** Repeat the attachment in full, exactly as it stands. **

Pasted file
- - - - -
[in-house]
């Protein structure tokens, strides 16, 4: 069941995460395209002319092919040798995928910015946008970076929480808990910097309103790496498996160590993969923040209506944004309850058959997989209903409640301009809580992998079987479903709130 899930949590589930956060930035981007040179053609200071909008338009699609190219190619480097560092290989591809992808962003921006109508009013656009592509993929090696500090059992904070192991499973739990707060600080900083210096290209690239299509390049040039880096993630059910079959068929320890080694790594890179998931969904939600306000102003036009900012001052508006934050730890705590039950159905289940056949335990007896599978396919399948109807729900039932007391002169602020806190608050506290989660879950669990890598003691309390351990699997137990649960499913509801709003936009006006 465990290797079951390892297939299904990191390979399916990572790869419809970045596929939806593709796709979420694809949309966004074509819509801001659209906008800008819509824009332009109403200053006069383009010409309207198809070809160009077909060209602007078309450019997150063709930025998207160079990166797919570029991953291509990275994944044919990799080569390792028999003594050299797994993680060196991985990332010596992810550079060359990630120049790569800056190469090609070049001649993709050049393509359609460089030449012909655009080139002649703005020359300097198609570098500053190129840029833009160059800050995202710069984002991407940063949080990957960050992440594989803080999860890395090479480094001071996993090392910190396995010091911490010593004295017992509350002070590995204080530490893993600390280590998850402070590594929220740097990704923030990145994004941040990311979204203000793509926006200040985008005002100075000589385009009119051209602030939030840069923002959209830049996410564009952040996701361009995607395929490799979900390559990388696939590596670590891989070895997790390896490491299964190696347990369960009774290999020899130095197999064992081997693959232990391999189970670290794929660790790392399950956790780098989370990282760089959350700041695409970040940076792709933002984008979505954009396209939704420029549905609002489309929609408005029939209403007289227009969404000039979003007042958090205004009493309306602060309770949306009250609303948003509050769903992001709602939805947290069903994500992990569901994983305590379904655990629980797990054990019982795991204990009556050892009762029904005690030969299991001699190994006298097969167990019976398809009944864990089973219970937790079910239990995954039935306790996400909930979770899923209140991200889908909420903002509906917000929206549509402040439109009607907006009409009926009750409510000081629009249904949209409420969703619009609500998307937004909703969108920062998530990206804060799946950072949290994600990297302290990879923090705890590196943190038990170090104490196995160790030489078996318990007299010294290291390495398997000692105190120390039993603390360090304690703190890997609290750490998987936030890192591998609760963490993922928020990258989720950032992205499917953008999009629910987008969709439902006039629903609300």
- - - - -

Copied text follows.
[in-house]
């Protein structure tokens, strides 16, 4: 069941995460395209002319092919040798995928910015946008970076929480808990910097309103790496498996160590993969923040209506944004309850058959997989209903409640301009809580992998079987479903709130 899930949590589930956060930035981007040179053609200071909008338009699609190219190619480097560092290989591809992808962003921006109508009013656009592509993929090696500090059992904070192991499973739990707060600080900083210096290209690239299509390049040039880096993630059910079959068929320890080694790594890179998931969904939600306000102003036009900012001052508006934050730890705590039950159905289940056949335990007896599978396919399948109807729900039932007391002169602020806190608050506290989660879950669990890598003691309390351990699997137990649960499913509801709003936009006006 465990290797079951390892297939299904990191390979399916990572790869419809970045596929939806593709796709979420694809949309966004074509819509801001659209906008800008819509824009332009109403200053006069383009010409309207198809070809160009077909060209602007078309450019997150063709930025998207160079990166797919570029991953291509990275994944044919990799080569390792028999003594050299797994993680060196991985990332010596992810550079060359990630120049790569800056190469090609070049001649993709050049393509359609460089030449012909655009080139002649703005020359300097198609570098500053190129840029833009160059800050995202710069984002991407940063949080990957960050992440594989803080999860890395090479480094001071996993090392910190396995010091911490010593004295017992509350002070590995204080530490893993600390280590998850402070590594929220740097990704923030990145994004941040990311979204203000793509926006200040985008005002100075000589385009009119051209602030939030840069923002959209830049996410564009952040996701361009995607395929490799979900390559990388696939590596670590891989070895997790390896490491299964190696347990369960009774290999020899130095197999064992081997693959232990391999189970670290794929660790790392399950956790780098989370990282760089959350700041695409970040940076792709933002984008979505954009396209939704420029549905609002489309929609408005029939209403007289227009969404000039979003007042958090205004009493309306602060309770949306009250609303948003509050769903992001709602939805947290069903994500992990569901994983305590379904655990629980797990054990019982795991204990009556050892009762029904005690030969299991001699190994006298097969167990019976398809009944864990089973219970937790079910239990995954039935306790996400909930979770899923209140991200889908909420903002509906917000929206549509402040439109009607907006009409009926009750409510000081629009249904949209409420969703619009609500998307937004909703969108920062998530990206804060799946950072949290994600990297302290990879923090705890590196943190038990170090104490196995160790030489078996318990007299010294290291390495398997000692105190120390039993603390360090304690703190890997609290750490998987936030890192591998609760963490993922928020990258989720950032992205499917953008999009629910987008969709439902006039629903609300």